A generation ago I wrote a magazine editorial about attending my son's Saturday morning soccer game and seeing another parent on the sideline who spent the whole time on his phone rather than being fully present.

You'll have noticed by now how much difference my plaint has had on this sort of behaviour.

So I initially felt complete sympathy with Queenstown shopkeepers Brenda and Mark Douglas who, fed up with customers who refused to interrupt their cellphone calls to conduct their business put up a sign reading "If you can't be bothered getting off your cellphone, we can't be bothered serving you, sorry."

Obviously, the Douglases were doing all right if they could afford to exclude this rapidly growing demographic from their customer base.

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The sign itself was a lesson in courtesy – neither passive aggressive nor peremptory, but exemplifying exactly the kind of plain speaking communication whose absence the shopkeepers were bemoaning.

We've all seen those customers. They're invariably people whose friends have hearing defects that require them to conduct cellphone conversations at a volume that would be clearly audible on a runway.

In the store, they point vaguely at what they want. When the shopkeeper can't interpret their sign language they wave more vigorously – the mime equivalent of shouting at a foreign language speaker to get them to understand you.

In the interests of consistency, the Douglases must also never fall into the common shopkeepers' trap of interrupting a conversation with a living breathing human in order to answer the phone.

Phones have long trumped people in shops when they ring just as you're about to ask for what you want and are told: "Excuse me, I'll just take this call". Honestly – weren't you there first?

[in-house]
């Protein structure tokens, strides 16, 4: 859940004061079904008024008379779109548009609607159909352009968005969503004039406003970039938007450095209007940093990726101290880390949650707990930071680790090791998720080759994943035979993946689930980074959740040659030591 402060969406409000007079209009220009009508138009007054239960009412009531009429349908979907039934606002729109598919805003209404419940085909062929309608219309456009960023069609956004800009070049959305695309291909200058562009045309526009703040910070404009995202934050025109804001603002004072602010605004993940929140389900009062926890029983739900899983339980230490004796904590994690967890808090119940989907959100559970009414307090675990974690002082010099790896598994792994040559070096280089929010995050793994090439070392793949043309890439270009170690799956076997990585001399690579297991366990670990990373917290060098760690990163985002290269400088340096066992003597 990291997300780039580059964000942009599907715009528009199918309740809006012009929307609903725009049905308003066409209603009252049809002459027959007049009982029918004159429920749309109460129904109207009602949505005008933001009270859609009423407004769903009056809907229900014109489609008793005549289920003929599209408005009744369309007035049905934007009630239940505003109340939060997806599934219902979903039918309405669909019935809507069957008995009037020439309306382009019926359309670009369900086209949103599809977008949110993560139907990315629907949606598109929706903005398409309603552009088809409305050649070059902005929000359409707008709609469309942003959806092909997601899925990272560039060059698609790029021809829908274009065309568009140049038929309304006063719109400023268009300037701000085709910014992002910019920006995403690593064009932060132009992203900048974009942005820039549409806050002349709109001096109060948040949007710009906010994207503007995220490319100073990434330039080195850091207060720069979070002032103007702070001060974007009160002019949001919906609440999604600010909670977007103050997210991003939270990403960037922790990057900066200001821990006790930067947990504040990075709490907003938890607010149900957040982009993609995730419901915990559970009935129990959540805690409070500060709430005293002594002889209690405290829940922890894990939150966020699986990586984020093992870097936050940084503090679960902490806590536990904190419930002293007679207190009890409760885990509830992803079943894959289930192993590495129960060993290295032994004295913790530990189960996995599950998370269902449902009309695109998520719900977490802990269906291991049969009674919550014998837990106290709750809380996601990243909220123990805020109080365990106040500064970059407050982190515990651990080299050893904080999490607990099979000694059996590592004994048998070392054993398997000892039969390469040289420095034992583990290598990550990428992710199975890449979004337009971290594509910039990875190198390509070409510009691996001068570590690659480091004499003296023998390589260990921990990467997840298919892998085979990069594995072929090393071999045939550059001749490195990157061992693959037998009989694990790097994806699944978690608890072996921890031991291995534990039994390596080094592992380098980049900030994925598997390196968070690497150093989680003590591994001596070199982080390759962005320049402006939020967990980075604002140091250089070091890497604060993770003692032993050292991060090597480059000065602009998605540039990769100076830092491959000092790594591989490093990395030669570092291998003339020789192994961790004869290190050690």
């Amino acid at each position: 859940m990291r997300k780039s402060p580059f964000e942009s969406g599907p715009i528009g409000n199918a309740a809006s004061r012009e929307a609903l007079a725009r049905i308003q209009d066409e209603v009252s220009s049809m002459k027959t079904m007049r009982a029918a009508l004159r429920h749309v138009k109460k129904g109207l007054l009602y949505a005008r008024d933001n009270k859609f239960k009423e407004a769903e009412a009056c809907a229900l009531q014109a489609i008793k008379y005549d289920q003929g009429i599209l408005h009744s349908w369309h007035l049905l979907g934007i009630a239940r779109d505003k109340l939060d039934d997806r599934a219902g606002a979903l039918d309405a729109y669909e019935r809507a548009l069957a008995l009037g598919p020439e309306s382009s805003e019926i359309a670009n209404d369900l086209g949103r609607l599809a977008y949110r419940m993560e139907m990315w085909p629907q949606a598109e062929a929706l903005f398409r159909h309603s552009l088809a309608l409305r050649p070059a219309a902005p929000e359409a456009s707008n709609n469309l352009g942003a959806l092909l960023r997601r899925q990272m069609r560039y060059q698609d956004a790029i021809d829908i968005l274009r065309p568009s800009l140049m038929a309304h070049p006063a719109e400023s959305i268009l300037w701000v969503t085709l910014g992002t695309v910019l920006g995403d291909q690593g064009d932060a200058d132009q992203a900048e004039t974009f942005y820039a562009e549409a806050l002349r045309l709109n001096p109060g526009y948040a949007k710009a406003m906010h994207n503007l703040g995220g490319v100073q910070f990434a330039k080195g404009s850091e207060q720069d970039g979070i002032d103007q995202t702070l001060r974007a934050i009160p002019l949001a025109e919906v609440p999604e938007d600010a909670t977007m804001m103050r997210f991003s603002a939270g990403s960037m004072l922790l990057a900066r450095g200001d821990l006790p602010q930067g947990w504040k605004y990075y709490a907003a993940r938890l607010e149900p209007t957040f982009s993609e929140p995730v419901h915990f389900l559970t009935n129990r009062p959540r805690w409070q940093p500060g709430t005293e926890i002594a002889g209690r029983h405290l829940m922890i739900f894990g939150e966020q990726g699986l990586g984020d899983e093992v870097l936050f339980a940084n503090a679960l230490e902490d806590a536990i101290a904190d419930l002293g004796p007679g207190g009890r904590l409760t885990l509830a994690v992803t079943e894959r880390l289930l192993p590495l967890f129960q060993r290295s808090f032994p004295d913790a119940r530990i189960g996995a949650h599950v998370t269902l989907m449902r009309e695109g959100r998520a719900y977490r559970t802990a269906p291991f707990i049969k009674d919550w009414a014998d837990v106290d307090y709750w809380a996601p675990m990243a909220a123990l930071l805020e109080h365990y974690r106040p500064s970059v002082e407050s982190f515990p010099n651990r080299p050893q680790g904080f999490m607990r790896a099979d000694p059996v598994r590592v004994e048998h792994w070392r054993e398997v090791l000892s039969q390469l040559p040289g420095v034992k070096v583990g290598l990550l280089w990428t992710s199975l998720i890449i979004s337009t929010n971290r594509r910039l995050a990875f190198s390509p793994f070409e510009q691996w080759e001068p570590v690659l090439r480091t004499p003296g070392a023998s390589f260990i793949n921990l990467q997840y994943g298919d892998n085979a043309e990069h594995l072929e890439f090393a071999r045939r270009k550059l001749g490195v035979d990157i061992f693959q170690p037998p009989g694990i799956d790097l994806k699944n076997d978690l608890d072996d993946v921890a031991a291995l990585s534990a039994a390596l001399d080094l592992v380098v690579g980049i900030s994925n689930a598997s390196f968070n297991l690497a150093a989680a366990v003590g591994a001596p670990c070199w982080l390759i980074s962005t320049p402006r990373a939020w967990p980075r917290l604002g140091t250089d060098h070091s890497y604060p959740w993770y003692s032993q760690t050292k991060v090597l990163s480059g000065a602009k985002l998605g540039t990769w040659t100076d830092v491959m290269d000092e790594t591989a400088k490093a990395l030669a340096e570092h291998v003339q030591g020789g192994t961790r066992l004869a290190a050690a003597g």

I grind no axe in this regard. I'm not a shop chatter. The moment a person on the other side of the counter asks me how my day's been or what my plans are, there's a part of me that starts inwardly composing a letter to the Privacy and Commerce Commissions.

But another part knows that normal people enjoy this kind of interaction and that it makes the world a more pleasant place.

So I thought the Douglases would find universal support, but I was wrong.

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According to a Facebook friend: "You don't go into a shop to enter into a relationship with the staff but to enter into a financial transaction. Cellphones are a part of life that will not change … It is this guy's job to serve people - it is not the customer's job to be pleasant, polite or get off their cellphone, they are there for one purpose ... to buy something."

If cellphone slaves have no manners, she added, that's their parents' fault; it's not other people's job to fix.

And I should add she is someone with, to my knowledge, fine manners and all desirable social graces. Indeed, what she says is inarguable. The logic is faultless. And yet …

Isn't life better when even a financial transaction can be made into something a little more? And shouldn't we encourage that. Even though I'm as stand-offish as all get out, I remember clearly and word for word some of my mum's pleasant chats with shopkeepers in the early 1960s.

Probably, the Douglases are fighting against the techno-tide that will inevitably overwhelm them. But in the interests of humanity and courtesy, here's hoping they keep up their fight and maybe get a permanent sign made.